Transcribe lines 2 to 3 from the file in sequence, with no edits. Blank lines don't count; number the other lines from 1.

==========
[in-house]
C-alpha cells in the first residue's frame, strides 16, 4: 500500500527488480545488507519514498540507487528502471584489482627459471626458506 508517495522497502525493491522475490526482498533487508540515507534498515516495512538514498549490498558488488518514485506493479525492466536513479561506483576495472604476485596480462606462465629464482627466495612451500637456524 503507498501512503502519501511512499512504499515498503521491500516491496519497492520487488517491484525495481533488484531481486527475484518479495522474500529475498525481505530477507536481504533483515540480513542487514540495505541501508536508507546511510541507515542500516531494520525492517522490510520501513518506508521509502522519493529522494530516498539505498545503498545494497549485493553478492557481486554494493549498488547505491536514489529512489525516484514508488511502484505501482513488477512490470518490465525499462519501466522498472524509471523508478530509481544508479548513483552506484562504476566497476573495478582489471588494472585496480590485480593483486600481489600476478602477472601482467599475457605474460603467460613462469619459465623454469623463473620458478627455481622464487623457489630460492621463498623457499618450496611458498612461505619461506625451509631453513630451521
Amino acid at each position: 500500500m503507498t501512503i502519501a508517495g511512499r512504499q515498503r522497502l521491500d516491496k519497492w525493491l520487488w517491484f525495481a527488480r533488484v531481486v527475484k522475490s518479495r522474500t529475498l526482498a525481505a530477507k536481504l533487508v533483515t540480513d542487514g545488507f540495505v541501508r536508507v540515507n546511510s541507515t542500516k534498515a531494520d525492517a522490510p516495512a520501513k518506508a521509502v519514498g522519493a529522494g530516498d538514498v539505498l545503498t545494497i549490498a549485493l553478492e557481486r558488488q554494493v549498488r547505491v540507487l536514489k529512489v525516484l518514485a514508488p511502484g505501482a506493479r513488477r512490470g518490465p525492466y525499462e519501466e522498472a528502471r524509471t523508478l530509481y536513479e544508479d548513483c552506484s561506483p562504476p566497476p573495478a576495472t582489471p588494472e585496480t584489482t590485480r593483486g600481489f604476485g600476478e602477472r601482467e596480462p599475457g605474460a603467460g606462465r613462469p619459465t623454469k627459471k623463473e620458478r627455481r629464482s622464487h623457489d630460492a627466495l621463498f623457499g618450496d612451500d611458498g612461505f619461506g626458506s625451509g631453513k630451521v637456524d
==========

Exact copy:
C-alpha cells in the first residue's frame, strides 16, 4: 500500500527488480545488507519514498540507487528502471584489482627459471626458506 508517495522497502525493491522475490526482498533487508540515507534498515516495512538514498549490498558488488518514485506493479525492466536513479561506483576495472604476485596480462606462465629464482627466495612451500637456524 503507498501512503502519501511512499512504499515498503521491500516491496519497492520487488517491484525495481533488484531481486527475484518479495522474500529475498525481505530477507536481504533483515540480513542487514540495505541501508536508507546511510541507515542500516531494520525492517522490510520501513518506508521509502522519493529522494530516498539505498545503498545494497549485493553478492557481486554494493549498488547505491536514489529512489525516484514508488511502484505501482513488477512490470518490465525499462519501466522498472524509471523508478530509481544508479548513483552506484562504476566497476573495478582489471588494472585496480590485480593483486600481489600476478602477472601482467599475457605474460603467460613462469619459465623454469623463473620458478627455481622464487623457489630460492621463498623457499618450496611458498612461505619461506625451509631453513630451521
Amino acid at each position: 500500500m503507498t501512503i502519501a508517495g511512499r512504499q515498503r522497502l521491500d516491496k519497492w525493491l520487488w517491484f525495481a527488480r533488484v531481486v527475484k522475490s518479495r522474500t529475498l526482498a525481505a530477507k536481504l533487508v533483515t540480513d542487514g545488507f540495505v541501508r536508507v540515507n546511510s541507515t542500516k534498515a531494520d525492517a522490510p516495512a520501513k518506508a521509502v519514498g522519493a529522494g530516498d538514498v539505498l545503498t545494497i549490498a549485493l553478492e557481486r558488488q554494493v549498488r547505491v540507487l536514489k529512489v525516484l518514485a514508488p511502484g505501482a506493479r513488477r512490470g518490465p525492466y525499462e519501466e522498472a528502471r524509471t523508478l530509481y536513479e544508479d548513483c552506484s561506483p562504476p566497476p573495478a576495472t582489471p588494472e585496480t584489482t590485480r593483486g600481489f604476485g600476478e602477472r601482467e596480462p599475457g605474460a603467460g606462465r613462469p619459465t623454469k627459471k623463473e620458478r627455481r629464482s622464487h623457489d630460492a627466495l621463498f623457499g618450496d612451500d611458498g612461505f619461506g626458506s625451509g631453513k630451521v637456524d